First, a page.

PORT MORESBY, May 30 (Reuters) - Papua New Guinea’s parliament endorsed on Wednesday Peter O‘Neill as prime minister for the third time in a bid to resolve a long-running crisis over the leadership of the resource-rich South Pacific nation.
However, a PNG expert said the vote for O‘Neill was probably illegal as parliament had already been suspended and writs have been issued for national elections in June.
At a special sitting, O‘Neill was elected unopposed as prime minister by 56 of the 109 members of parliament. Prime ministerial rival Michael Somare and his supporters boycotted the vote.
But Australian National University professor Ron May said the parliamentary gathering had no legal standing.
“The parliamentary meeting today was a bit of a circus,” May told Australian television.
“The writs for the election have been issued, the parliament has been prorogued, so a meeting of the parliament has no standing.”
PNG, an often volatile nation of about 6.5 million people, has been through a prolonged period of political uncertainty.
O‘Neill and Somare, a former prime minister, have been jostling for power since last August 2011, when Somare was ruled ineligible to be a member of parliament after a prolonged absence from legislature because of illness.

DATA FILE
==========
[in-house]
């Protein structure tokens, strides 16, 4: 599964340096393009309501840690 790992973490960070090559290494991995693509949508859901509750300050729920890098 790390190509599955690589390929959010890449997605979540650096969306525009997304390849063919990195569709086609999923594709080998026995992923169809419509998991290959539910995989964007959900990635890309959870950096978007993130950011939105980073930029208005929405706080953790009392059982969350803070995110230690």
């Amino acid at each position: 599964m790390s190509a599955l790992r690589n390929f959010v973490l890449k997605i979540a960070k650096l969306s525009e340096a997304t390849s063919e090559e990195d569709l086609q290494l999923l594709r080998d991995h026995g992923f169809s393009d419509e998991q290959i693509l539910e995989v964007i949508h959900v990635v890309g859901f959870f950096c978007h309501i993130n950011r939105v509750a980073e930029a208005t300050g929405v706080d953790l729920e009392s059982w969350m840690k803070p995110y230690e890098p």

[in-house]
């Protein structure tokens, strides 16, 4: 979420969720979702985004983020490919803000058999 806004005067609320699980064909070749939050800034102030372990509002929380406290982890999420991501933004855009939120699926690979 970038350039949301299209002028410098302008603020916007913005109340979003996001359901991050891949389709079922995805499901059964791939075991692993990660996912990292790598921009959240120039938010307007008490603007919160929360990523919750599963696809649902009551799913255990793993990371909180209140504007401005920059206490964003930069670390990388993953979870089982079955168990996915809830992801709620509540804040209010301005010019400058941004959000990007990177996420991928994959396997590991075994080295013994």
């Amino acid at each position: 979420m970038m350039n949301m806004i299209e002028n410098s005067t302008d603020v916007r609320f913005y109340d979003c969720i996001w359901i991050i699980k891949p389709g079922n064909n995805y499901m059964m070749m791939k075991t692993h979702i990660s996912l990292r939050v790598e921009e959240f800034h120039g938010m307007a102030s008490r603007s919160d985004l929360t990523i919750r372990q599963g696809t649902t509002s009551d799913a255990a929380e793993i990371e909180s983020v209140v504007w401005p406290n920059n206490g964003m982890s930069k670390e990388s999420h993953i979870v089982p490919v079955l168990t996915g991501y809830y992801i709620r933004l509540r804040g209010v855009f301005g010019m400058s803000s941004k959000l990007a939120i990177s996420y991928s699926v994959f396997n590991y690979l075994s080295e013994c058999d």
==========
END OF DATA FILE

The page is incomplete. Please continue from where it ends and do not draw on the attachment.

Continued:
O‘Neill has the clear support of parliament but the Supreme Court has twice ruled that Somare was eligible to sit in parliament and that he remains the legitimate prime minister.
The issue reached a flashpoint on May 24, when police arrested the chief justice and charged him with sedition over a judgement in favour of Somare. A second judge was charged with sedition on Monday.
Adding to the confusion over O‘Neill’s appointment, Governor-General Michael Ogio left the country on Monday to attend celebrations in London for Queen Elizabeth’s 60 years on the throne, leaving it to an acting head of state to swear O‘Neill back into office.
PNG has vast mineral resources but struggles to pass on the benefits to its people. U.S. oil giant ExxonMobil is developing a $15.7 billion liquefied natural gas plant, the country’s biggest-ever resource project. (Writing by James Grubel; Editing by Robert Birsel)